Legal Speak


“This Big-Law Veteran Hit Rock Bottom. Here’s How She Got Sober.”
Legal Speak powered by
By Leigh Jones and Vanessa Blum

Lisa Smith, who started her path to recovery 15 years ago, says there’s a “myth” about the so-called high-functioning alcoholic.

This week, Gina Passarella, editor in chief of affiliate The American Lawyer, talks with Lisa Smith, a former associate at Shearman & Sterling who later worked in business development for Pillsbury Winthrop and Patterson Belknap. Smith, now a consultant at Lisa Smith Advisory, hit bottom with drugs and alcohol some 15 years ago, and she shares with Passarella the details about her path to recovery. Their interview is part of our ongoing Minds Over Matters project,’s yearlong examination of mental health in the legal profession.

Smith, a member of our Minds Over Matters advisory board, is also the author of the memoir “Girl Walks Out of a Bar,” which chronicles her journey of substance abuse and mental health challenges. One of the points that Smith emphasizes in her advocacy and writing is what she calls the myth of the high-functioning alcoholic. Smith’s offers some strategies for lawyers to use in setting boundaries and tips to navigate staying mentally healthy in the highly demanding legal industry.

Listen to the podcast above or subscribe on Apple PodcastsGoogle PlaySpotify or Libsyn.

Northwestern Intersections


“Lisa Smith ’88 on Walking Out of a Bar and Into Advocacy”
Northwestern Intersections with Cassie Petoskey

She never received a poor performance evaluation throughout her successful career in the legal industry, even through years of alcohol and drug addiction. Lisa Smith later had a panic attack and checked herself into rehab. She found herself writing to her family about her situation and recently published her book “Girl Walks Out of a Bar: A Memoir,” about her descent into and recovery from addiction. Tune in for insights from Smith’s experiences in overcoming adversity as well as from her two successful careers as a lawyer and as an author.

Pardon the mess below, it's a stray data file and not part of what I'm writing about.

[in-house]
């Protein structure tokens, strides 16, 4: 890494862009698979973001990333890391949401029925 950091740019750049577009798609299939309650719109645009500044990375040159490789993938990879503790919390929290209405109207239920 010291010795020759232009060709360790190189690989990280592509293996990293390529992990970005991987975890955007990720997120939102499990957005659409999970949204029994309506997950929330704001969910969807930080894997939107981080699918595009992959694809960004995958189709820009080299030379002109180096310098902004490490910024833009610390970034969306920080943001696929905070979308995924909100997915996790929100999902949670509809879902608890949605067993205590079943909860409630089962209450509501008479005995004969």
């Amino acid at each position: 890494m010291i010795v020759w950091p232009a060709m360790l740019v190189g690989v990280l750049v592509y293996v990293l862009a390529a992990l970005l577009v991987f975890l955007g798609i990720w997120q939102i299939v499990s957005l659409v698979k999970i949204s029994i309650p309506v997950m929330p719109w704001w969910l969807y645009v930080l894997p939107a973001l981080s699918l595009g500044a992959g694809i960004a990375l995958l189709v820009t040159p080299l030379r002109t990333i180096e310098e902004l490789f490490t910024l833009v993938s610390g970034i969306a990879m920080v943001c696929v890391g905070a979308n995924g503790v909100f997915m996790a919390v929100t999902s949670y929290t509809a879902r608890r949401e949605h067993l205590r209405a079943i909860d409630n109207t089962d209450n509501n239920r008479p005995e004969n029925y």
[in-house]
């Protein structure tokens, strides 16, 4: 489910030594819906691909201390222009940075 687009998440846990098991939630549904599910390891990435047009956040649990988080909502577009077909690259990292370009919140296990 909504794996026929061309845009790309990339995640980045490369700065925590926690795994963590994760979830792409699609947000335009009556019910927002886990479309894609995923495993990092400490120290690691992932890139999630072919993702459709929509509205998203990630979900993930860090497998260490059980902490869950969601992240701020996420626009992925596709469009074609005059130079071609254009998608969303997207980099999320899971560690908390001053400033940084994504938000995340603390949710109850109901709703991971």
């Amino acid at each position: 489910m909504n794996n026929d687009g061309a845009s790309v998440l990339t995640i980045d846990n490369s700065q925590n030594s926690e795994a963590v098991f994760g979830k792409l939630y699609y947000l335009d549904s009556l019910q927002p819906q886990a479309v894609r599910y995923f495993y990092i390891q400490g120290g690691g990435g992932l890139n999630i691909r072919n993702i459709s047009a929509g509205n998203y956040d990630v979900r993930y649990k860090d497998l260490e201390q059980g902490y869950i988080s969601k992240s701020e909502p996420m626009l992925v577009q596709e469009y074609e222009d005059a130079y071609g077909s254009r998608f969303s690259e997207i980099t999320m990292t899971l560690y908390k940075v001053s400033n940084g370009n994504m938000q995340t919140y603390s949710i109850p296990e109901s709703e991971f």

Starting with this week’s episode with Lisa Smith ’88, I wanted to share with our listeners more about the interview experience and some of the themes that come up throughout my conversations.

I was thinking back to my interview with Lisa in October 2018 and was intrigued by how much of Lisa’s personal life ended up impacting her professional life: for example, she now has a second career as an author and an advocate because of her experience personally overcoming addiction.

I come from a social work background where we often talk about the importance of separating your personal life from your professional life; that way, you can leave your work at the office and not have to constantly worry about your clients or cases. It is meant to be a defense against burnout. On the other hand, there is a mindfulness concept where you let yourself feel whatever you’re feeling and focus on that feeling, instead of just trying not to feel it at all. It challenges people to recognize how their experiences outside the office influence who we are inside the office. Is this how our personal and professional lives should work, too?

Lisa is clearly passionate about sharing who she is both personally and professionally. It’s so common in her line of work that people hide their personal challenges and mental health issues from colleagues. She saw firsthand how hiding who she was in her personal life from her co-workers ended up perpetuating her challenges. Lisa is now looking forward to sharing her story and doing more advocacy work so that future generations have a healthy relationship with who they are in the many different aspects of their lives. I was inspired after hearing Lisa’s honesty around her story of recovery, I hope you are, too.


[MUSIC PLAYING] CASSIE PETOSKEY: Welcome to Northwestern Intersections, a Northwestern network podcast where we talk to alumni about their careers. We’ll hear what they’ve done right, what they’ve done wrong, and the stories behind both. I’m Cassie Petoskey, with the Northwestern Alumni Association Career Advancement team. And today, I’m speaking with Lisa Smith.